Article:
There are places in the world which are being eaten away as sea levels rise. What's going to happen to them!?
Whether you call it global warming or climate change, these islands are going down—it's happening. According to a study in the Proceedings of the National Academy of Sciences, for every 2 degrees increase in global temperatures, the seas will rise 7 feet, that’s huge!
Sea levels are rising because of melting ice, yes, but also warming oceans. As you might remember from physics, warm things expand, and that includes water.
But when you're talking about quintillions of gallons, even a small expansion can up sea levels.
Places like Kiribati—a 33 island-nation in the Pacific and it’s being affected right now. The 100,000 people that live on Kiribati's islands have already started to feel rising seas encroach on their way of life.
Perhaps as soon as 30 years from now, their country will become uninhabitable. Because of seawater creeping into their fields, the government purchased 6,000 acres on nearby Fiji so they could provide food security and a refuge if people become homeless. This is happening now!
Kiribati is not the only ones, the 350 archipelago chains of Panama are being lost to sea level rise, and though they're lucky to have the mainland of Panama to move onto, the indigenous Kuna people have lived there for thousands of years—and now, thanks to global climate screwery—their islands will be underwater in maybe 20 years.
Tuvalu is a famous island nation, for two, rather saddening reasons. One, they are like 10 feet (3 meters) above sea level, and they're slowly disappearing. And two, they blame two of the largest carbon emitters for destroying their nation and threatened to sue them in the International Court of Justice in The Hague. Those two countries were the United States and Australia.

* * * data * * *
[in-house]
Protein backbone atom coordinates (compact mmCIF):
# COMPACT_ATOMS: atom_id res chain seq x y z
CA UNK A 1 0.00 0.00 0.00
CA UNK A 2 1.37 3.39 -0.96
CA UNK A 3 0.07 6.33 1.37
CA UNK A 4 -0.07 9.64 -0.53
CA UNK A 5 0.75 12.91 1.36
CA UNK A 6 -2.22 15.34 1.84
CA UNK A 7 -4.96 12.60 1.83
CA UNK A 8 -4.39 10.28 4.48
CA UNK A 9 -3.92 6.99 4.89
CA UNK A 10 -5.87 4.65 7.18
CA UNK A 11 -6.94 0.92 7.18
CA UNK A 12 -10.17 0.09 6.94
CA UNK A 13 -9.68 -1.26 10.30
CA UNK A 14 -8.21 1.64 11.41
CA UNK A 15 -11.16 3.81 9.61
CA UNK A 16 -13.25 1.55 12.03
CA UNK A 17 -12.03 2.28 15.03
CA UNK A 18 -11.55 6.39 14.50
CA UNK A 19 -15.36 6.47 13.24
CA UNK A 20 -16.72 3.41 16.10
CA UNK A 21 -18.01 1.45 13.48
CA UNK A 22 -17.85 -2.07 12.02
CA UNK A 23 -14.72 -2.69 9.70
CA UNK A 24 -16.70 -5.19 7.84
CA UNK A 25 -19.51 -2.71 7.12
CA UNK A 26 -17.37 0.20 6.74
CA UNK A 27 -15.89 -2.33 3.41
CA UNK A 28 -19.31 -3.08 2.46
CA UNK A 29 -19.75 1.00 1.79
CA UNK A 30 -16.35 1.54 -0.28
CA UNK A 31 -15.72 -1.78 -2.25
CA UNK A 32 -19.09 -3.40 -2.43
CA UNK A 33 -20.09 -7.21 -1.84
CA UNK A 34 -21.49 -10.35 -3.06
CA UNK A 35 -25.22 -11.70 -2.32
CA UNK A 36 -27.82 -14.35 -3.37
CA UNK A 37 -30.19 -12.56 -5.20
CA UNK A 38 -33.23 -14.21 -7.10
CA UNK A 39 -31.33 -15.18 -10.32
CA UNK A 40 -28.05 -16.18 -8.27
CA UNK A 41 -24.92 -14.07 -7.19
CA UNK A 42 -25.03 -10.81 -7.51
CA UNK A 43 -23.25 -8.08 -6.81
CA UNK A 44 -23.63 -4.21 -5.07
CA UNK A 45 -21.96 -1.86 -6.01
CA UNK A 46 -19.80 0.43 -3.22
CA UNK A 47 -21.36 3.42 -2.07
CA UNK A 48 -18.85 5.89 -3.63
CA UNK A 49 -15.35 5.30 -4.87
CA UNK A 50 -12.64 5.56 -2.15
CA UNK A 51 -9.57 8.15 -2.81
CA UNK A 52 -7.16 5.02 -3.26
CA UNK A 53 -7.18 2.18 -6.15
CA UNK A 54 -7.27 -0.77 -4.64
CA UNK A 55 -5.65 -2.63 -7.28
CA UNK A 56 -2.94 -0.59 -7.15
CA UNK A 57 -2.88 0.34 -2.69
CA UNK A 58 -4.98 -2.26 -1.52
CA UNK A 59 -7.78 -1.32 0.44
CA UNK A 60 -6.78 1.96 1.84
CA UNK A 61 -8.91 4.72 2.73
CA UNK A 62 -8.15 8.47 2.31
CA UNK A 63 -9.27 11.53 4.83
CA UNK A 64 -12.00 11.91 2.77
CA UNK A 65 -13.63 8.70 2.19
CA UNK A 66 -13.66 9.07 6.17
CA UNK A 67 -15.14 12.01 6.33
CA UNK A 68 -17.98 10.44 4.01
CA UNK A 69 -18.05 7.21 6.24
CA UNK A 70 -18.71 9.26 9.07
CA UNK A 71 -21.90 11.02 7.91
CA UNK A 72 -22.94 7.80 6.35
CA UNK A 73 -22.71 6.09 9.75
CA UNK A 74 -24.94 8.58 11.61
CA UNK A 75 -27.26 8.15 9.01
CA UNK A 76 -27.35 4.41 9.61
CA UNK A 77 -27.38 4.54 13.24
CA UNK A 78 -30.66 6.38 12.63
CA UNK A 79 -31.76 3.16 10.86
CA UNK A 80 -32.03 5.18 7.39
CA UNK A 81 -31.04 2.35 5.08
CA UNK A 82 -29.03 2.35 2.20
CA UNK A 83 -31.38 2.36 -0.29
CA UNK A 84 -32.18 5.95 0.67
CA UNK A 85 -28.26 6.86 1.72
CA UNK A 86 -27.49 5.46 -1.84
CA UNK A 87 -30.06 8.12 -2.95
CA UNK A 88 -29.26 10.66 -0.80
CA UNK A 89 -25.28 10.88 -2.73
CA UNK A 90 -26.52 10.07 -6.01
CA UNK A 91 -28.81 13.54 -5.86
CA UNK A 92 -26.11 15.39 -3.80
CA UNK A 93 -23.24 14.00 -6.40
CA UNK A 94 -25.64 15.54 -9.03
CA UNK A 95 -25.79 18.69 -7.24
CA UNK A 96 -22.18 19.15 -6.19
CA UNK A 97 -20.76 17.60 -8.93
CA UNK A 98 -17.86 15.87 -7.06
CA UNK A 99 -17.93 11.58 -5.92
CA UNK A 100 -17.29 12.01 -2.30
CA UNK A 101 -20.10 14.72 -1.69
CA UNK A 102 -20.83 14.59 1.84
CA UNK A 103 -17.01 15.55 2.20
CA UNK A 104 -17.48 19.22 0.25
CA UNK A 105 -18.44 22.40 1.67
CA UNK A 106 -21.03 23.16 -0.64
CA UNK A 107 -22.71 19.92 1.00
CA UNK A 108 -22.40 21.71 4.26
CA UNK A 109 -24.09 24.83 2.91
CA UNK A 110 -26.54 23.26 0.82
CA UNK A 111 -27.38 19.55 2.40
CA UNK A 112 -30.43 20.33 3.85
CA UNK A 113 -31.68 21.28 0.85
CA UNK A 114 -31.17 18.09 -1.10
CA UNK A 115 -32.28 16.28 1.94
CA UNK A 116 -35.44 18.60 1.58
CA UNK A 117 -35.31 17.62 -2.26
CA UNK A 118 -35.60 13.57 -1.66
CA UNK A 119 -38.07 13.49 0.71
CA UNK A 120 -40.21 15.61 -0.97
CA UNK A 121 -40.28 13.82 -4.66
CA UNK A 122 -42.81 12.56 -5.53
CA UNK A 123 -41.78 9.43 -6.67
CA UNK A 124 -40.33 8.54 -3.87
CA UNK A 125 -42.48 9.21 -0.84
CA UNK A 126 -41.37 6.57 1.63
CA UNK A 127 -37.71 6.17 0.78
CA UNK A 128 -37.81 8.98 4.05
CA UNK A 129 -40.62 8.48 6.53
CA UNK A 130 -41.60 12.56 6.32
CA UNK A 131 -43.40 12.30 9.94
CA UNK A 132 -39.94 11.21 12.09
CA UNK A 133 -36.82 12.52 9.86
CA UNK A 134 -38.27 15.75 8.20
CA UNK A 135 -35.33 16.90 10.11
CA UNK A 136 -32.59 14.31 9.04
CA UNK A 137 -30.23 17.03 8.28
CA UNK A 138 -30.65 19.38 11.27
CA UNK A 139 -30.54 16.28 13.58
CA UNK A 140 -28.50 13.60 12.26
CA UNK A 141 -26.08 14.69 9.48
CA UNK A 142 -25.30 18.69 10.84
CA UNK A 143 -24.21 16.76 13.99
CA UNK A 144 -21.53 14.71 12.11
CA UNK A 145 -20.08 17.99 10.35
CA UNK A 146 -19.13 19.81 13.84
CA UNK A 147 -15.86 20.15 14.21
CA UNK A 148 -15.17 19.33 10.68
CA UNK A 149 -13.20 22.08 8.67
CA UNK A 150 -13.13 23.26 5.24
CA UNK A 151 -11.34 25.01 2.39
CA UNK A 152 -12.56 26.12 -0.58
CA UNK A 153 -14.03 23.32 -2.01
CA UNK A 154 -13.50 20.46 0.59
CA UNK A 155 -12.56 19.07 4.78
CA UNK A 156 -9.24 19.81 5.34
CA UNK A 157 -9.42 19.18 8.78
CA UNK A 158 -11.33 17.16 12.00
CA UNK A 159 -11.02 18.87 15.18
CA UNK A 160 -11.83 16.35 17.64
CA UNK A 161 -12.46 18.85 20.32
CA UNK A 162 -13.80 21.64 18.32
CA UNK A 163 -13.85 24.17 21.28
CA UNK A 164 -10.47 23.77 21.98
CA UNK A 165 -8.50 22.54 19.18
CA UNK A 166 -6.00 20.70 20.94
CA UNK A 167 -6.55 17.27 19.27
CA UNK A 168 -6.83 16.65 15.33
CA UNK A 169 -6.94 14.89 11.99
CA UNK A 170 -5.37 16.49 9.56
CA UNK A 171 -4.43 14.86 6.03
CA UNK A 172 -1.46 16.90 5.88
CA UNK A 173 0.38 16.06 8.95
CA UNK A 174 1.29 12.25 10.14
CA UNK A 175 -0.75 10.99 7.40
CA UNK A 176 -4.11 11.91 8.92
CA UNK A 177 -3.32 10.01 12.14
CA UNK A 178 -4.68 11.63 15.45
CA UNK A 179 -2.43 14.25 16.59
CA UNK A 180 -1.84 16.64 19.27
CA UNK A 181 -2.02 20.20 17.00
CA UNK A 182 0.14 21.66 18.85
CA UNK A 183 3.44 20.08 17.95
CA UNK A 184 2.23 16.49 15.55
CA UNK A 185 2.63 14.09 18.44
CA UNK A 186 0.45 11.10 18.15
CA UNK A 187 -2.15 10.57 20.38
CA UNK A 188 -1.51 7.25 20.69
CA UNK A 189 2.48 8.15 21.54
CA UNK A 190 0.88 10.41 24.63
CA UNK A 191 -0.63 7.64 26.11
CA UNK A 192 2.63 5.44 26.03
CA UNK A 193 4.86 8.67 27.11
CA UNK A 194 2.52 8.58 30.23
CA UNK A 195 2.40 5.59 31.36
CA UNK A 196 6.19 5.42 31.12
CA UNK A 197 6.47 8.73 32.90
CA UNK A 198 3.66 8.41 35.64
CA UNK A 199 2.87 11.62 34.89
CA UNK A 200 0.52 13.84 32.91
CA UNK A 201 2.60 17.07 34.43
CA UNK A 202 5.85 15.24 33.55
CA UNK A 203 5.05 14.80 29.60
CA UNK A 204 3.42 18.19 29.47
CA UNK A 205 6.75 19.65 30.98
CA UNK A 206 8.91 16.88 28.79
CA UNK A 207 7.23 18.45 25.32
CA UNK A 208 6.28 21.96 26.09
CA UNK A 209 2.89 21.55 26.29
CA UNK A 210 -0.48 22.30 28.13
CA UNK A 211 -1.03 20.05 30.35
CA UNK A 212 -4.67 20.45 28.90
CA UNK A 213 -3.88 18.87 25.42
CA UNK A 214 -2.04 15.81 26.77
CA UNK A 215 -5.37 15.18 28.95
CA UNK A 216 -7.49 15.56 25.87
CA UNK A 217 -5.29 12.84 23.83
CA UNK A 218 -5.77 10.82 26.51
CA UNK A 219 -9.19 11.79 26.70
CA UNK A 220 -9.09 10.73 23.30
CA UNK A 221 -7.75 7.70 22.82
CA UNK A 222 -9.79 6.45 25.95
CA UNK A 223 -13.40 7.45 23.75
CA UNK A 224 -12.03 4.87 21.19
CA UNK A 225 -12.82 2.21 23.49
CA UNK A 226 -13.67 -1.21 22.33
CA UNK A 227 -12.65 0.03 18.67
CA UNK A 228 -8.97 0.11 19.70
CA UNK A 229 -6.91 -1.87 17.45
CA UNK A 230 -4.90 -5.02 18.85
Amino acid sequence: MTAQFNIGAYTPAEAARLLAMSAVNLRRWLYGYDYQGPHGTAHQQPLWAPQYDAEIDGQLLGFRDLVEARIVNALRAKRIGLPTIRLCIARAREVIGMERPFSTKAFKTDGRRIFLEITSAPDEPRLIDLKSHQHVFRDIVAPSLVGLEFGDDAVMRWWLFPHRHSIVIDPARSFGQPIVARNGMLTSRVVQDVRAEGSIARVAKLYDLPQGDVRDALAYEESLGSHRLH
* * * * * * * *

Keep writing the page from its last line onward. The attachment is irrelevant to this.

Kiribati and the Maldives joined the lawsuit, but it never came to fruition.
The seas of Funafuti, the atoll Tuvalu is on, have risen about a quarter inch (6.3 mm) every year for the last decade. During World War II, US soldiers placed a gun embankment on a Tuvalu beach, and it's now 20 feet offshore.
Sinking isn’t just happening on tiny, far-flung Pacific islands. The city of Venice, it is 118 islands built up over 1,500 years. As sea levels increase 2 millimeters every year, they're trying to build seawalls to stop the oceans from getting into the city.
However, in the next 20 years, they'll be fighting 3.2 inches (8.1 cm) more ocean, with more coming every year. More the splash around, more the flood and more they try to hold back. And holding back the sea is only part of it, a warming climate means more intense storms and higher levels mean bigger storm surges.
The Sydney Opera was built 11 feet above sea level and is only 41 years old, and scientists are worried the pier it's built on will be increasingly vulnerable to storm surges and extreme weather.
A 2012 study by the U.S. Geological Survey predicts the sea levels on the eastern seaboard of the United States will rise three to four times faster than the global average!
After Superstorm Sandy, Liberty Island where New York's Statue of Liberty stands was 75 percent under water and Ellis Island was completely submerged. These monuments might seem like they'll be there forever, but as seas rise and the earth warm… We just don't know...
How does stuff like this make you feel? Should island nations be able to sue carbon-spewing ones?